• Reversed range for <input type=time>: Chrome now supports reversed ranges for <input> elements whose type is time, allowing developers to express time inputs that cross midnight. A reversed range is one where the maximum is less than the minimum. In this state, the input allows values that are less than the minimum or greater than the maximum, but not between them. This functionality has been in the specification for many years, but has not yet been implemented in Chrome.
  • Support “JIS-B5” and “JIS-B4” @page: Chrome now supports two page sizes for the @page rule, both listed in the CSS Paged Media Module Level 3 spec.
  • @supports selector() feature query function: The new @supports function provides feature detection for CSS selectors. Web authors can use this feature to query whether the UA supports the selector before they actually try to apply the specified style rules matching the selector.
  • RTCPeerConnection.canTrickleIceCandidates: The canTrickleIceCandidates boolean property indicates whether a remote peer is capable of handling trickle candidates. It exposes information from the SDP session description.
  • RTCRtpEncodingParameters.maxFramerate: This encoding parameter allows developers to limit the framerate on a video layer before sending. Use RTCRtpSender.setParameters() to set the new framerate, which takes effect after the current picture is complete. read it back using RTCRtpEncodingParameters.maxFramerate. Setting maxFramerate to 0 freezes the video on the next frame.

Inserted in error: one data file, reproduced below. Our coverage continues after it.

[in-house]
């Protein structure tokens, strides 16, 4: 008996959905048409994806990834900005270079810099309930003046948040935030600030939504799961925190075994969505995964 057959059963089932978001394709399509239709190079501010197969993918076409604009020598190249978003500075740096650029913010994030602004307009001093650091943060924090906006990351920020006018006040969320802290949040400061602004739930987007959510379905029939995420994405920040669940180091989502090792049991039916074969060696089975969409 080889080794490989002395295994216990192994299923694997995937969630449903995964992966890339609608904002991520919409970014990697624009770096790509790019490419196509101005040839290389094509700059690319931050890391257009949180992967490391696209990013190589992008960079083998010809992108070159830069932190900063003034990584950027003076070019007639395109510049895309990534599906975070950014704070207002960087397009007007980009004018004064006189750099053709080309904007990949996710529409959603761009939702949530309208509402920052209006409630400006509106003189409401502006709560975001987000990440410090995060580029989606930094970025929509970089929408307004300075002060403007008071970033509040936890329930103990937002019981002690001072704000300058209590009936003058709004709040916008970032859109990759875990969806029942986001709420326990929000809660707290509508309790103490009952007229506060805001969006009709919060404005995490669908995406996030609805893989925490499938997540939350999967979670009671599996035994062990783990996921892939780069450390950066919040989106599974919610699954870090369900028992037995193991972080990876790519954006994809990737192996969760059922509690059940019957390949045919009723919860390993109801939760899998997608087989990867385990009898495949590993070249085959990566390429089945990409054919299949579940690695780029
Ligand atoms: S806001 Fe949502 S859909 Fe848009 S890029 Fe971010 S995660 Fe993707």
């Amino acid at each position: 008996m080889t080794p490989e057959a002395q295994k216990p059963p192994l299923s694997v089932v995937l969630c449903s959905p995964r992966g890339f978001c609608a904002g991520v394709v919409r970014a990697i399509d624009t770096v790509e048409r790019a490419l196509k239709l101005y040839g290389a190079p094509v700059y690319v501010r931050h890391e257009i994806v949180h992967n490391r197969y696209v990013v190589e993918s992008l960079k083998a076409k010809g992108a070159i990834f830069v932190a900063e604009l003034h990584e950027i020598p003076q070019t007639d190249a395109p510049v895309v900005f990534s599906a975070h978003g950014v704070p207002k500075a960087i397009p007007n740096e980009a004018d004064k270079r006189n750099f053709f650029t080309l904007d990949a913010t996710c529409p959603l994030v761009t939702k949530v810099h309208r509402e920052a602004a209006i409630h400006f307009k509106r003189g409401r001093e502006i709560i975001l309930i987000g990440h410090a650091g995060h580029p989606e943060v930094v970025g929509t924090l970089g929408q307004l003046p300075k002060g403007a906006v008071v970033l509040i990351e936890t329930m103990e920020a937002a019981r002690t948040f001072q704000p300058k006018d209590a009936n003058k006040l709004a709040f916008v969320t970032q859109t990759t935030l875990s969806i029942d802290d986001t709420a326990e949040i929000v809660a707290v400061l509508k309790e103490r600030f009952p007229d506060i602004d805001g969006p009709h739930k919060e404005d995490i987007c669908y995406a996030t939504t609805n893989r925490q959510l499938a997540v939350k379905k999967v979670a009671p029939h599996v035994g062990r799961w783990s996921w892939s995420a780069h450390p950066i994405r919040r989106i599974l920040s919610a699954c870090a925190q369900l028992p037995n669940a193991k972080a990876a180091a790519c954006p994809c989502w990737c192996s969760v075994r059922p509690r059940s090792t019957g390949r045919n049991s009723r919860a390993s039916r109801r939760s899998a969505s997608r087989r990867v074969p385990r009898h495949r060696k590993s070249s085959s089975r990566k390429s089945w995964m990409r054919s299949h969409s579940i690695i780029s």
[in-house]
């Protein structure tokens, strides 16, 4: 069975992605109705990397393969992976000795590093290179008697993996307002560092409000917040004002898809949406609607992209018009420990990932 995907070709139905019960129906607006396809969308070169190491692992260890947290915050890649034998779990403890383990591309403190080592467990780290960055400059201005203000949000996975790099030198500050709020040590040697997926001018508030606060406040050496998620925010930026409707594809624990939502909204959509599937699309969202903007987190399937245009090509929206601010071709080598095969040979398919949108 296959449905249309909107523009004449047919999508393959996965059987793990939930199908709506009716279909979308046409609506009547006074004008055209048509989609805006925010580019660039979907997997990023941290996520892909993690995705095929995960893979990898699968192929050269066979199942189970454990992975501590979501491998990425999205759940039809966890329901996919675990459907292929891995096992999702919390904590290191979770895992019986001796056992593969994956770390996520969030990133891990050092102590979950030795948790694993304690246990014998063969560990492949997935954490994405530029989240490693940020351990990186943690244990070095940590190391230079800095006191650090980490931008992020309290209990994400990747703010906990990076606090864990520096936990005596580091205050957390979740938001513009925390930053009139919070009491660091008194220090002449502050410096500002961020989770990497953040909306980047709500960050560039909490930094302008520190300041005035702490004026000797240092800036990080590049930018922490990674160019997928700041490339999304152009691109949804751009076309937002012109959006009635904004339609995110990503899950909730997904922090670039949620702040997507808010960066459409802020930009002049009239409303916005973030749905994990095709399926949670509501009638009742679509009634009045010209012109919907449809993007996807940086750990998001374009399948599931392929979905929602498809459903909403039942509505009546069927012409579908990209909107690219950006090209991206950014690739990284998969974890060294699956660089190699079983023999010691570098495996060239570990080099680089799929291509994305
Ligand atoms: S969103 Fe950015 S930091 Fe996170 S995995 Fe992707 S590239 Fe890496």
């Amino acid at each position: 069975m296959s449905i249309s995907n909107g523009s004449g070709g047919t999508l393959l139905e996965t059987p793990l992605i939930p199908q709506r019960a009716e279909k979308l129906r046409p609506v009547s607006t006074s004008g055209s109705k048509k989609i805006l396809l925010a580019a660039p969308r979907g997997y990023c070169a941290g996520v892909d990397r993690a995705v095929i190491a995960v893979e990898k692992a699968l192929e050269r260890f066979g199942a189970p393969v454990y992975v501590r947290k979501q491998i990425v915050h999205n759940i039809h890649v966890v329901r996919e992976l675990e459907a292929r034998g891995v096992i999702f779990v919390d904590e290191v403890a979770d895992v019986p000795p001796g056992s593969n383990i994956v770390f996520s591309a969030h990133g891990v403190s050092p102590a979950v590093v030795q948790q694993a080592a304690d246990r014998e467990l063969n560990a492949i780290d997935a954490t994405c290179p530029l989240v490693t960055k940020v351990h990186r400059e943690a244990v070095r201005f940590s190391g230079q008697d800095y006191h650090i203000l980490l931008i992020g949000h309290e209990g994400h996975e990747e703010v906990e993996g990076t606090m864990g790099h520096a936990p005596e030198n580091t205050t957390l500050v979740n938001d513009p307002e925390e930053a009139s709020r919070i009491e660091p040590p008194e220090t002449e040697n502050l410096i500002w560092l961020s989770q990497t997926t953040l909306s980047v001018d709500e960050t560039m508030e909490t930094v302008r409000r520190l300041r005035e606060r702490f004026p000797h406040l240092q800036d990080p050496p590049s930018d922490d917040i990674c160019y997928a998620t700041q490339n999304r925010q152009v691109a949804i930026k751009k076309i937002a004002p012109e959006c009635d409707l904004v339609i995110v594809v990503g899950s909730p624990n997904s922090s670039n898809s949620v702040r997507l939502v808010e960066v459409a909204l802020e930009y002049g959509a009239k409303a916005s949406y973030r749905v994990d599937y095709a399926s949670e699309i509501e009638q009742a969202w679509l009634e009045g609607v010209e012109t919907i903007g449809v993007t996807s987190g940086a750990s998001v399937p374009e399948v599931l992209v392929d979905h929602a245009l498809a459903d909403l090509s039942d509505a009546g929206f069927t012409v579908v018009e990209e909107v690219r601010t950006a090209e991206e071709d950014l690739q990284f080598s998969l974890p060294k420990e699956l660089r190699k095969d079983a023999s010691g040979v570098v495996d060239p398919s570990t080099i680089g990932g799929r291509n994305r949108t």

• RTCRtpSendParameters.degradationPreference: A new attribute for RTCRtpSendParameters called degradationPreference allows developers to control how quality degrades when constraints such as bandwidth or CPU prevent encoding at the configured frame rate and resolution. For example, on a screen share app, users will probably prefer screen legibility over animations. On a video conference users likely prefer a smooth frame rate over a higher resolution. Valid values for degradationPreference are "maintain-framerate", "maintain-resolution", and "balanced".
  • WebXR DOM Overlay: DOM overlay is a feature for immersive AR on handheld devices that lets two-dimensional page content be shown as an interactive transparent layer on top of the WebXR content and camera image. With this feature, developers can use the DOM to create user interfaces for WebXR experiences. For VR, inline sessions are by definition within the DOM. For AR, though, there is no inline mode making this particularly important for certain use cases. To try the feature use one of the two samples in Chrome 83. This feature is currently only available on ARCore-based handheld devices.

For a full rundown of what’s new, check out the Chrome 83 milestone hotlist.

Google releases a new version of its browser every six weeks or so. But the schedule is a little hectic nowadays. Chrome 84 will arrive in mid-July.